"Imprisonment of journalists worldwide reached a record high in 2012, driven in part by the widespread use of charges of terrorism and other anti-state offenses against critical reporters and editors, the Committee to Protect Journalists has found. In its annual census of imprisoned journalists, CPJ identified 232 individuals behind bars on December 1, an increase of 53 over its 2011 tally.
"Large-scale imprisonments in Turkey, Iran, and China helped lift the global tally to its highest point since CPJ began conducting worldwide surveys in 1990, surpassing the previous record of 185 in 1996. The three nations, the world’s worst jailers of the press, each made extensive use of vague anti-state laws to silence dissenting political views, including those expressed by ethnic minorities. Worldwide, anti-state charges such as terrorism, treason, and subversion were the most common allegations brought against journalists in 2012. At least 132 journalists were being held around the world on such charges, CPJ’s census."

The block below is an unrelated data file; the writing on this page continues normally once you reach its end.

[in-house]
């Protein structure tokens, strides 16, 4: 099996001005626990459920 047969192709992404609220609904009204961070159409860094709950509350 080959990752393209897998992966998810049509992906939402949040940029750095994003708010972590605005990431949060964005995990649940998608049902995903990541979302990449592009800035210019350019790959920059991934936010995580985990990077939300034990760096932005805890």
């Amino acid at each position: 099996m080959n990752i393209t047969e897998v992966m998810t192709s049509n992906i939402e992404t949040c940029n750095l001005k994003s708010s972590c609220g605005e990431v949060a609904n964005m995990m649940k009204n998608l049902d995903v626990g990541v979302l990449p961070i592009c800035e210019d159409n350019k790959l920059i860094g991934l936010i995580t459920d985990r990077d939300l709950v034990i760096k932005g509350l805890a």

--from a special CPJ report
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